The broadnose sevengill shark (Notorynchus cepedianus), more commonly known as a sevengill or cowshark, is a large (up to 3 m) and fairly common coastal predator in temperate seas worldwide. In Southern Africa, the known range of these sharks stretches from Namibia to the Transkei region in South Africa. Despite their deceptively docile appearance, these sharks are impressive predators and are known to target a wide range of prey from squid and fish to smaller sharks, marine cetaceans and seals. This makes them important apex predators in the coastal ecosystems they frequent. However, despite the important role these sharks play in the ecosystem, there remain large gaps in our understanding of their ecology, behaviour and movement patterns not only in South Africa but throughout their range globally. They are classified as “Data Deficient” by the IUCN and lack any species-specific management strategies in any area, placing them at risk of overexploitation due to their coastal nature and overlap with intensive inshore fisheries in certain areas.
In 2013, the collaborative Sevengill Shark Project was kicked off in South Africa, involving the participation of numerous organisations including Shark Spotters, UCT, SAIAB, ATAP, the Two Oceans Aquarium and Oceans Research, with additional funding from the NRF and Save our Seas Foundation. The key objectives of this project are to understand more about the behaviour and spatial ecology of sevengills in South Africa, as well as identify patterns in movement and habitat use that can be used to advise management approaches for this species. One of the key methods used in this study is acoustic telemetry, and the ATAP array of receivers has provided an invaluable tool for investigating the broad scale movement patterns of sevengills along the South African coast. Tagging of sevengills has taken place primarily in False Bay, which hosts the largest known seasonal aggregation of sevengill sharks globally, as well as opportunistically at a number of other sites along the South African coast, including Robben Island, Saldanha Bay and Mossel Bay (Fig 1). To date, a total of 75 sevengill sharks have been tagged at these sites (47 female, 28 male), and tracked along the South African coast using the national array of receivers maintained by ATAP.
Detection patterns of these tagged sevengills have shown these sharks alternate between extended periods of residency in specific areas, to broadscale coastal migrations. Sharks across a range of maturity stages (immature, subadult and mature) were found to be capable of these large scale migrations, but there was a large amount of individual variation in movement patterns. For example, one subadult male tagged near Robben Island in October 2016 remained around the island until January 2017, whereafter it was absent from the array for two months, before being detected in Mossel Bay (over 600 km east of Robben Island) in March 2017. This male did not hang around for long in Mossel Bay, and just over a month later, in April 2017, was detected up the Breede river. Fascinatingly, this shark was not detected on any receiver in the array for the rest of 2017, but was detected in the Breede river in January 2018, nearly 8 months after the last recorded detection for this shark. In another impressive case, a subadult female tagged in False Bay in March 2013 spent long periods over spring and summer in False Bay, but was detected in Mossel Bay for short periods over the autumn and winter months. This pattern was observed consecutively from 2013 – 2016, with the last detection of this particular shark recorded in False Bay in March 2016. The lack of detections over the past three years means this individual likely succumbed to natural or fishing mortality. Site fidelity (the return to specific areas over multiple seasons/years) was observed for numerous individuals, both male and female, which returned to certain coastal sites repetitively after extended absences or migrations to other coastal areas.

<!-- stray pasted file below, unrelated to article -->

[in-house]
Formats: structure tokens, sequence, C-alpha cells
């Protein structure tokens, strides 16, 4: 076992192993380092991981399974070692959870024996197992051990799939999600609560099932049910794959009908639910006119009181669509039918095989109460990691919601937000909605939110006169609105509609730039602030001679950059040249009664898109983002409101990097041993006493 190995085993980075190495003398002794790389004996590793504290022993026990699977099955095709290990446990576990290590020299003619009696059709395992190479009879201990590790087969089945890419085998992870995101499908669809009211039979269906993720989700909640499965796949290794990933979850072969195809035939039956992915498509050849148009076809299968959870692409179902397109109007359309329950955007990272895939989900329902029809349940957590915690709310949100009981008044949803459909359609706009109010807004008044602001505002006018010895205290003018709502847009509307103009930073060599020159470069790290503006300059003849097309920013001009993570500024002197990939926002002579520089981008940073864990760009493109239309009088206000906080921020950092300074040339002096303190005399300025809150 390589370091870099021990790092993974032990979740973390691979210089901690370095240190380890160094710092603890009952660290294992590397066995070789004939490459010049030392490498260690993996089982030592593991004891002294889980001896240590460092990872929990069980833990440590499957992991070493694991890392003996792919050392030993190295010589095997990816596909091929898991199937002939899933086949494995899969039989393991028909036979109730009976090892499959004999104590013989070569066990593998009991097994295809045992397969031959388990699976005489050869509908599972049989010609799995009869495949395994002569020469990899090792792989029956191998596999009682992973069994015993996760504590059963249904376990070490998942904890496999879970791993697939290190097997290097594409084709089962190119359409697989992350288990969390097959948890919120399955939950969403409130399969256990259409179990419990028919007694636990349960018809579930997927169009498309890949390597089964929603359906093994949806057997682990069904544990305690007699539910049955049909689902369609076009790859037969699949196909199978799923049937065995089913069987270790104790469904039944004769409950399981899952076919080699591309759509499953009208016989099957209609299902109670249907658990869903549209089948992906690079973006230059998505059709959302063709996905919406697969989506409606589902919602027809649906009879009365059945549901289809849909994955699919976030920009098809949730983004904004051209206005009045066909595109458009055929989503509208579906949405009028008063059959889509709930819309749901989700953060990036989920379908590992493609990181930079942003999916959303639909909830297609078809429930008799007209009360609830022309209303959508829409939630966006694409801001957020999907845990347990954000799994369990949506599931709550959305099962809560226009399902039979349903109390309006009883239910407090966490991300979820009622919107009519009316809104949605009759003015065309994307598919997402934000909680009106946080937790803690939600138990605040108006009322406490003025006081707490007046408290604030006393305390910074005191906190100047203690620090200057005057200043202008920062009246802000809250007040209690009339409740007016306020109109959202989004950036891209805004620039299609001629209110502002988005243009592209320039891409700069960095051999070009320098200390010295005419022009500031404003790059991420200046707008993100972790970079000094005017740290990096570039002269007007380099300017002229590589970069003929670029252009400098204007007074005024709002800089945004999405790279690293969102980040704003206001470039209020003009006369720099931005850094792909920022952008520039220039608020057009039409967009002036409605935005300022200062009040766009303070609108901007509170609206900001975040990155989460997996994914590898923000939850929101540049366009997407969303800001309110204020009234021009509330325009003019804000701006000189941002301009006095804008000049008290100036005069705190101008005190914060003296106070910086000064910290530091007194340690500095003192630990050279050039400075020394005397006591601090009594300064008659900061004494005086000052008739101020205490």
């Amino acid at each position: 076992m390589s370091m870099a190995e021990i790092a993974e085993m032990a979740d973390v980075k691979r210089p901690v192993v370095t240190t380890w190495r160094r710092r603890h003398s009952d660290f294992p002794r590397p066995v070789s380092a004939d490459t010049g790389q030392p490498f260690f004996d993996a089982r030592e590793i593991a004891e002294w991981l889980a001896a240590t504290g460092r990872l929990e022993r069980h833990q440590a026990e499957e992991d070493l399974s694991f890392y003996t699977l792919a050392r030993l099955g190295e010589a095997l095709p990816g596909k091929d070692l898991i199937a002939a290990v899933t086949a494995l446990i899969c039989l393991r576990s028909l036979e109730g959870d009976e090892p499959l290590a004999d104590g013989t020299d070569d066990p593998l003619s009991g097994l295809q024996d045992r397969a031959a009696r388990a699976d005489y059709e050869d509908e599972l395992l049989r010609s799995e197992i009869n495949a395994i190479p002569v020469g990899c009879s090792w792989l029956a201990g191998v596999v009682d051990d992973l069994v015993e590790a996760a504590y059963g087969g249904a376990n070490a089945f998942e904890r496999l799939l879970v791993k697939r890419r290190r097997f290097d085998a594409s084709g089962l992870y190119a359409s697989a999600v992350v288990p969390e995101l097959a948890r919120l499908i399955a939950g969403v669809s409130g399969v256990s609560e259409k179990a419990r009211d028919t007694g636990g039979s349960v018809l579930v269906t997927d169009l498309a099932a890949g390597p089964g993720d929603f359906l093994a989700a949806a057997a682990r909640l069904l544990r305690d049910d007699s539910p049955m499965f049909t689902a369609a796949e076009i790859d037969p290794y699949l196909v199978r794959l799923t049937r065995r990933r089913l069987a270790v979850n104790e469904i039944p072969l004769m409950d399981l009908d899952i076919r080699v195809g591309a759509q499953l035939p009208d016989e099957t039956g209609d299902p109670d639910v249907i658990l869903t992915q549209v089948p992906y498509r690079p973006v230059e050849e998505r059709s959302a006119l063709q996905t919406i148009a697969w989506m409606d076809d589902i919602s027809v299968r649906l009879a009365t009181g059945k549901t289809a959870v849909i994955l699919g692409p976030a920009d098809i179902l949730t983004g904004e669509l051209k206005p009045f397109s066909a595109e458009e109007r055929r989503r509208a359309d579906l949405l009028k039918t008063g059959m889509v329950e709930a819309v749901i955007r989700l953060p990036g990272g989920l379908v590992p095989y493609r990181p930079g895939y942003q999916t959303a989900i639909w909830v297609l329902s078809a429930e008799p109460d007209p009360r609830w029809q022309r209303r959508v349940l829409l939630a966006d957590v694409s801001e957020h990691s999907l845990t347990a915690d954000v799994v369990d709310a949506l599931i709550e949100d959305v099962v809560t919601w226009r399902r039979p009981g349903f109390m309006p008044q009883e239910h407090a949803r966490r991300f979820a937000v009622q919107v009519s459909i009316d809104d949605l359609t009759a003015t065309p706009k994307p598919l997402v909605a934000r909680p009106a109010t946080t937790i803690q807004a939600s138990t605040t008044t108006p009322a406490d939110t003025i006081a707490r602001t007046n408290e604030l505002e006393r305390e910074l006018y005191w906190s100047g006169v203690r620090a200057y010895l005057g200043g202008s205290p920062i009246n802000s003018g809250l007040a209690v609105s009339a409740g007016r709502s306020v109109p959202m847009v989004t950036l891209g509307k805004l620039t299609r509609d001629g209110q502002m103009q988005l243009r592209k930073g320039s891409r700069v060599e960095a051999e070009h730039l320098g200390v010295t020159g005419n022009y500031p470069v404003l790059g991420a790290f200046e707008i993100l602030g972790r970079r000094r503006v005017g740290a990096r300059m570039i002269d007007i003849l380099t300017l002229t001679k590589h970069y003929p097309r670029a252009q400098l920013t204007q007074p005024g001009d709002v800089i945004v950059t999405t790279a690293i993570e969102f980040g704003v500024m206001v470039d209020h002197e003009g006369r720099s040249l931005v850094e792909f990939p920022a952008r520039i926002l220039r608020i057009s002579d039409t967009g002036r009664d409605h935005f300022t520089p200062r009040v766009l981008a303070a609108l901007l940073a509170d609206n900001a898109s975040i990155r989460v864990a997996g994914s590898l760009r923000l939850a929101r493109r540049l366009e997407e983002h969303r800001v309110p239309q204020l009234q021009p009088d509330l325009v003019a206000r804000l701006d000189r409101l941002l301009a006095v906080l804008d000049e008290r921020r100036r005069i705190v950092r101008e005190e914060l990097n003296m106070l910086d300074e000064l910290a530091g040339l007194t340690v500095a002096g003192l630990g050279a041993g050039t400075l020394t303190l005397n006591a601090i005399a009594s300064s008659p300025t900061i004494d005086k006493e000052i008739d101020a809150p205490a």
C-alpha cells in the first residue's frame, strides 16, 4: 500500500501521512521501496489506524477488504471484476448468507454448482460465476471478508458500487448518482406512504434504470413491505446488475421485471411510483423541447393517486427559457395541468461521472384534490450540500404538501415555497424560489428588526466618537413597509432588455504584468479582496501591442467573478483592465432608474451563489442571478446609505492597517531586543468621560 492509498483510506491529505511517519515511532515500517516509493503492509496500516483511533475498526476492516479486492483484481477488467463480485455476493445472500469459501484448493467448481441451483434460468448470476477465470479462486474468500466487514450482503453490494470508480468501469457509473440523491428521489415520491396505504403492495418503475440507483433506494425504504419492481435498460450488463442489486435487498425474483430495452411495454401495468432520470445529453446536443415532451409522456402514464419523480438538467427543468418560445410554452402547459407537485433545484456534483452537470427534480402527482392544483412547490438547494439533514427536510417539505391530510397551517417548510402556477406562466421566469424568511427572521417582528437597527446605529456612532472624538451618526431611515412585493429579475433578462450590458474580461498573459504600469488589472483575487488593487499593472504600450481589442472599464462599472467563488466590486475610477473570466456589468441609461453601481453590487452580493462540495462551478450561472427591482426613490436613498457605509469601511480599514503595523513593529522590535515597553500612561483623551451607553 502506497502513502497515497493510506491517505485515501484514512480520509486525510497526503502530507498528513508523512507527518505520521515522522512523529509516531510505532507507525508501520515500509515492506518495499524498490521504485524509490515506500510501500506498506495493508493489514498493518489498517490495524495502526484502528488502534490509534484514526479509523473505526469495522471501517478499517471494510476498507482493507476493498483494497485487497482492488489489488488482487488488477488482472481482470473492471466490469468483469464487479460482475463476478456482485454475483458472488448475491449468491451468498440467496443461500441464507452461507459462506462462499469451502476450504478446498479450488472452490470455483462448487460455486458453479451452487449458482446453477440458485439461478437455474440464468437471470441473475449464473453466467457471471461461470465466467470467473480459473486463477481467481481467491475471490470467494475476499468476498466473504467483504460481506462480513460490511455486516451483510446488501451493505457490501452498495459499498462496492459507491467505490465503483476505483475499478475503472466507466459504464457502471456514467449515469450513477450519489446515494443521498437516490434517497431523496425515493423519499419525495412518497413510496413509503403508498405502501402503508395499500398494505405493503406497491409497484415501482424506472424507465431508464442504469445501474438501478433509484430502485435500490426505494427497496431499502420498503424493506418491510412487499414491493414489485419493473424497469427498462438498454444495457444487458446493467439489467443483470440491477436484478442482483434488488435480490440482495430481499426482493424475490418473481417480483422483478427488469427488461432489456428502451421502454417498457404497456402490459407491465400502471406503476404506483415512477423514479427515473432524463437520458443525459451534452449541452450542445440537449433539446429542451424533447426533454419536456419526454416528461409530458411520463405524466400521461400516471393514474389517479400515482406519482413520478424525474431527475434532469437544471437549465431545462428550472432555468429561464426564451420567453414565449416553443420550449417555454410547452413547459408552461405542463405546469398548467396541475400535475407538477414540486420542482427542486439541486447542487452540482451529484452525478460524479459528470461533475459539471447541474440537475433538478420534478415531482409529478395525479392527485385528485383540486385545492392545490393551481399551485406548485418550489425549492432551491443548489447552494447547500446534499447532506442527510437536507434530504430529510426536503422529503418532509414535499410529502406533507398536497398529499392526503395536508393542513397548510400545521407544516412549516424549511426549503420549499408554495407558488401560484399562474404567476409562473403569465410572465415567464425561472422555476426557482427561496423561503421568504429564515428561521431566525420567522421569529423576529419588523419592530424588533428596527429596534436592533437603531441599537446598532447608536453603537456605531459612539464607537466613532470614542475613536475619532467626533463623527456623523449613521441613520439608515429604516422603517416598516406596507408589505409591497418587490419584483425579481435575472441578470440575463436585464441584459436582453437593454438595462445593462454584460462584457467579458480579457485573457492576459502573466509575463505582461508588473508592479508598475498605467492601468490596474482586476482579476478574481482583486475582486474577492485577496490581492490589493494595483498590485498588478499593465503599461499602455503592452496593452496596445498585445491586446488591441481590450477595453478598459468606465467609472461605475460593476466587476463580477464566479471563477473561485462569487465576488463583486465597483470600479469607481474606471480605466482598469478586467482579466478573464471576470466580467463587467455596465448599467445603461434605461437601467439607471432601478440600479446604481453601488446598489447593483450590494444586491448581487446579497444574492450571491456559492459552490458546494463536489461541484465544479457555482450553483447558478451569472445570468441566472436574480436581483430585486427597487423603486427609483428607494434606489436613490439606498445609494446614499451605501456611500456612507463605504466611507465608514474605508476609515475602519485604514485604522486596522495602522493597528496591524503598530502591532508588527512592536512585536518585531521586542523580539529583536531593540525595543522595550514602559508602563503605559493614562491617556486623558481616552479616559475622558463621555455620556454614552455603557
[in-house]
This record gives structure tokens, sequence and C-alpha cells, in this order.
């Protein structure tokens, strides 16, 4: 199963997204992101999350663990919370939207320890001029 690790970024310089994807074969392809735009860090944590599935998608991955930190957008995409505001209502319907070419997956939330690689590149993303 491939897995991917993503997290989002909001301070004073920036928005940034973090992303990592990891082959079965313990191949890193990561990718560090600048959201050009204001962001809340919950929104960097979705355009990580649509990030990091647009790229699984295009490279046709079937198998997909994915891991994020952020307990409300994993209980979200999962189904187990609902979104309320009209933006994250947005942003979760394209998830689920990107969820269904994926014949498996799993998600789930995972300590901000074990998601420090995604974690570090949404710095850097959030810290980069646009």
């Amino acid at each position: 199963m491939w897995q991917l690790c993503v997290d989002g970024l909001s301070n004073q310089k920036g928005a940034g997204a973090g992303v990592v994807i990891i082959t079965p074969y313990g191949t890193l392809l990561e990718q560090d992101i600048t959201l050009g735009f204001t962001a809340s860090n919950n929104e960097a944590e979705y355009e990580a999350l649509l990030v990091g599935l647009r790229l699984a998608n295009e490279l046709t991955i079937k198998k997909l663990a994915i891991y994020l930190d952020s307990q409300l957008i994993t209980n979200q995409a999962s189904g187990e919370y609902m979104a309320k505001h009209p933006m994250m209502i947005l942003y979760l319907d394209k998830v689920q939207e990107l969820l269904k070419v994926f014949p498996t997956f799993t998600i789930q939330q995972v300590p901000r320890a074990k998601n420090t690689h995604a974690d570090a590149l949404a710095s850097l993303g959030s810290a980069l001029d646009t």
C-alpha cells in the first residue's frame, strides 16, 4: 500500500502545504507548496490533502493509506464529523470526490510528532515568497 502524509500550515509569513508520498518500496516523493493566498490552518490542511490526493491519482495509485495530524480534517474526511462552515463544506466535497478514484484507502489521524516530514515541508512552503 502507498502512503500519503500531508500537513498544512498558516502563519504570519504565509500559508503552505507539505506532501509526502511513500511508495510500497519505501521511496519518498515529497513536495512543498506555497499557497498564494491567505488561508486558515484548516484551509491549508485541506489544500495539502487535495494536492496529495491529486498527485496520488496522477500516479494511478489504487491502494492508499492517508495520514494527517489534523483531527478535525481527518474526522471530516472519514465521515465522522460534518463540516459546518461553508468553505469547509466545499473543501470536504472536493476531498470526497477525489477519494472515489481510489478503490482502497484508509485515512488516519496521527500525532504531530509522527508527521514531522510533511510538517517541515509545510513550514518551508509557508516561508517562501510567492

Currently, we are still teasing apart the drivers behind these movement patterns of sevengills. There is a broad range of variables that can influence the movements and habitat use of a species, ranging from predictable cycles in environmental variables and prey distribution, to stochastic, unpredictable drivers such as changes in the distribution of competitors and predators. It is clear, however, that the wide-ranging nature of this species requires management at a national scale. While important areas such as the Miller’s Point aggregation site in False Bay, as well as the area around Robben Island, fall within the boundaries of Marine Protected Areas (Fig 1), large stretches of the coast remain unprotected, and hence species-specific fisheries management needs to be used in tandem with protected areas to prevent overexploitation of this important coastal predator.